Make your tennis facility friendly for beginning players and you’ll have them coming back for more — and bringing their friends.
Sure, you say you’re trying to recruit tennis players. You’re holding beginner lessons. You’re offering clinics. Maybe you’re even adding another person to your teaching staff. But how beginner-friendly is your facility?
Case in point: A novice player decides to come to the court to practice her serve, her forehand, and her backhand. She doesn’t have a partner — just her racquet and a big old bag of tennis balls. All she wants to do is hit balls over the net, collect them on the other side, and start again.
Only it doesn’t go as planned. She finds the only court available is between those of expert players — the kind who play hard and take no prisoners. Right away, she suffers an acute attack of sweaty-palmed self-consciousness about her partner-less state and her big bag of balls. Next, her wild shots keep veering into the courts on either side of her, forcing the players to interrupt their game. A few balls go over the fence entirely, attracting the attention of some members who are just coming out of the clubhouse. Those individuals make loud comments about the beginner’s noticeable lack of skill.
Frustrated, embarrassed and miserable, the beginner leaves the court. Will she come back?
Making a tennis facility user-friendly means addressing the needs of all users, including beginners. After all, beginners are the link to the future of your club. So how can you make a facility more beginner-friendly?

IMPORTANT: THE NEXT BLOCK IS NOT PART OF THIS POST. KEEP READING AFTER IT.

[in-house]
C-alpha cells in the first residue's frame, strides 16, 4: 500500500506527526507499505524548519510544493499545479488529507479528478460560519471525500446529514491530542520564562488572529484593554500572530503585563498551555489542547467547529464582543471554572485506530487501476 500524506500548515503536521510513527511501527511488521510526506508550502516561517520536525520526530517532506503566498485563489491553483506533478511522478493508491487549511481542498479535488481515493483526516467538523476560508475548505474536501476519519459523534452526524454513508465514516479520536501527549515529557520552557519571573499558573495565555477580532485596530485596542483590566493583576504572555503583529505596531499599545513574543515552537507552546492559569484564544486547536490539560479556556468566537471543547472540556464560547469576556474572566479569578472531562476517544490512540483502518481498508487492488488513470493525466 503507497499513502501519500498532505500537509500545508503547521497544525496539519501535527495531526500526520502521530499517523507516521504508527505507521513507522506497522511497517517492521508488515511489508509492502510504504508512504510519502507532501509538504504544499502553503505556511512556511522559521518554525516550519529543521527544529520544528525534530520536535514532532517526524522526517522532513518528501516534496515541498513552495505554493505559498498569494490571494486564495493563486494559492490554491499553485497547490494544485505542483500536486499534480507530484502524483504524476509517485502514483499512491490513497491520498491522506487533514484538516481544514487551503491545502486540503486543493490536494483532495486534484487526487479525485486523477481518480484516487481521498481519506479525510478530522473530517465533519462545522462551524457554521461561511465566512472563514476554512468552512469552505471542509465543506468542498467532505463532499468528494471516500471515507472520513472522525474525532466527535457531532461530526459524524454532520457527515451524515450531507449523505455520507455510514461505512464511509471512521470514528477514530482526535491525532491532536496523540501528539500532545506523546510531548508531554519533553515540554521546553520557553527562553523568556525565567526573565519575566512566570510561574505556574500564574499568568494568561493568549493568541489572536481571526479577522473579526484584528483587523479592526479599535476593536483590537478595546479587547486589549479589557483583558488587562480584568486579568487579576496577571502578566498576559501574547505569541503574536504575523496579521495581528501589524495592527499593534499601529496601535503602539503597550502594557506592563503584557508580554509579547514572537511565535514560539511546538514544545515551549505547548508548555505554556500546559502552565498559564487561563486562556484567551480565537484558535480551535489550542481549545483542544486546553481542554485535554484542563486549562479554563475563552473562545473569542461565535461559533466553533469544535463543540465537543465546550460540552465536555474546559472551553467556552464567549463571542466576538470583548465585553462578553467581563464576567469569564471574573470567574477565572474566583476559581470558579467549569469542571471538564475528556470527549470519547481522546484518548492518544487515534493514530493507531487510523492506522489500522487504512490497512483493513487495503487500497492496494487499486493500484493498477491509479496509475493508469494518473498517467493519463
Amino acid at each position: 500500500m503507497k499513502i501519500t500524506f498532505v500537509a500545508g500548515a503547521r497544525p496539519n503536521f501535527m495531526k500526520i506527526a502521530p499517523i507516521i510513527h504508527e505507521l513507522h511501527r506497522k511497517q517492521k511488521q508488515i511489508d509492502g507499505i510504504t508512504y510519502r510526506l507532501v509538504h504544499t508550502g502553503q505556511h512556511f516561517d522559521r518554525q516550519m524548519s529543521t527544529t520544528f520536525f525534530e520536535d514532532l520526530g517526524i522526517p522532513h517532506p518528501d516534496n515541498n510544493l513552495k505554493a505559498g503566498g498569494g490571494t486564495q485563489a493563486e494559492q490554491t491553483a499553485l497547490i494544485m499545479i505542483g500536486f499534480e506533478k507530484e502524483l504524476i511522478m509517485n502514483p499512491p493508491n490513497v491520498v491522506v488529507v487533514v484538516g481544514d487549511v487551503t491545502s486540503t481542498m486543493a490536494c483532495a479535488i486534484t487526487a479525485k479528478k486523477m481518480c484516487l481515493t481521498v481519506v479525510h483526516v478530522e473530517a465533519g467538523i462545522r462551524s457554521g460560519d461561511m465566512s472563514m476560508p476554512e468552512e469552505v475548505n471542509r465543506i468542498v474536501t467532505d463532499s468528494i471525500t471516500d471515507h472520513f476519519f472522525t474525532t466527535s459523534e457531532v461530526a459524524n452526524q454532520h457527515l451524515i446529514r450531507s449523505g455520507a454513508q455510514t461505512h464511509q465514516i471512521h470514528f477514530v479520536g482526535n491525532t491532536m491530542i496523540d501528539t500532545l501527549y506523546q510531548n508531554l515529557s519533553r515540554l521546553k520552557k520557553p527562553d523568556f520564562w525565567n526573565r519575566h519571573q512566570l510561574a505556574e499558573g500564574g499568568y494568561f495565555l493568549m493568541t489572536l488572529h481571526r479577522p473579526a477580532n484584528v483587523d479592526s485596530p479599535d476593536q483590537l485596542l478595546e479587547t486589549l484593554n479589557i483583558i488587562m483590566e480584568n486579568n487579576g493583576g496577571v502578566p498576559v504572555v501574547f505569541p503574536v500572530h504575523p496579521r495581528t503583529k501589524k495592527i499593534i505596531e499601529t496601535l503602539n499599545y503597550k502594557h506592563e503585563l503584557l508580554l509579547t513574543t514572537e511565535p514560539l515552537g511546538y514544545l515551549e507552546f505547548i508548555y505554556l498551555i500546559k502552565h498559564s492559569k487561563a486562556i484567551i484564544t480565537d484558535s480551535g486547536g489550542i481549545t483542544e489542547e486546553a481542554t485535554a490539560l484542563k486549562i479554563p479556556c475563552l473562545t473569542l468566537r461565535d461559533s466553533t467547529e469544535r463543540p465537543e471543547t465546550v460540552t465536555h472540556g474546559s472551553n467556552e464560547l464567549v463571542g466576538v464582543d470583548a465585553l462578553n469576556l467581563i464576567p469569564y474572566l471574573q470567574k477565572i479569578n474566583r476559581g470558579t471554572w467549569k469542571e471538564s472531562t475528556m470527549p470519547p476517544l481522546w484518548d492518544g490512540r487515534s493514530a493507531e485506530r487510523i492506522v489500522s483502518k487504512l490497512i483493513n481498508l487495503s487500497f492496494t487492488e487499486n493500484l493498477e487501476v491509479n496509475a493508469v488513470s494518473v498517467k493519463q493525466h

There are a few key ingredients, according to tennis court builders, that can make beginners happy, make their instruction and practice time pleasant, and can keep them coming back. The most important thing to do, they say, is to eliminate the self-consciousness. To do that, minimize a player’s feeling that his or her lack of prowess is on display.
“I think privacy is a key component,” says Randy Futty of Lee Tennis in Charlottesville, Va. “Often, players new to the game want a more private setting to learn in.” A good practice court, say builders, is a single court. But that’s not all.
“I believe there should be a designated court that we often call the ‘pro court,’” says John Brevard of Color Court Systems of Nashville. “The pro court is often at the end of a battery of courts. I think the pro court should have a 10-foot fence with windscreens to give student the optimal privacy and comfort. In addition, the fence acts as a barrier to excessive ball loss and what we call, ‘the occasional home run.’”
Windscreens and high fence will go a long way toward eliminating self-consciousness. They also will give your more skilled players some relief from balls that come crashing into their games.
Many clubs and institutions have banks of courts with low fences in between, but those just don’t work for beginners. If your club has a large number of lessons or practices going on at once, think about using soft netting to partition off a group of courts at each end of the bank. Hanging curtains can also be strung between each practice court so that even beginners don’t run the risk of interfering with one another.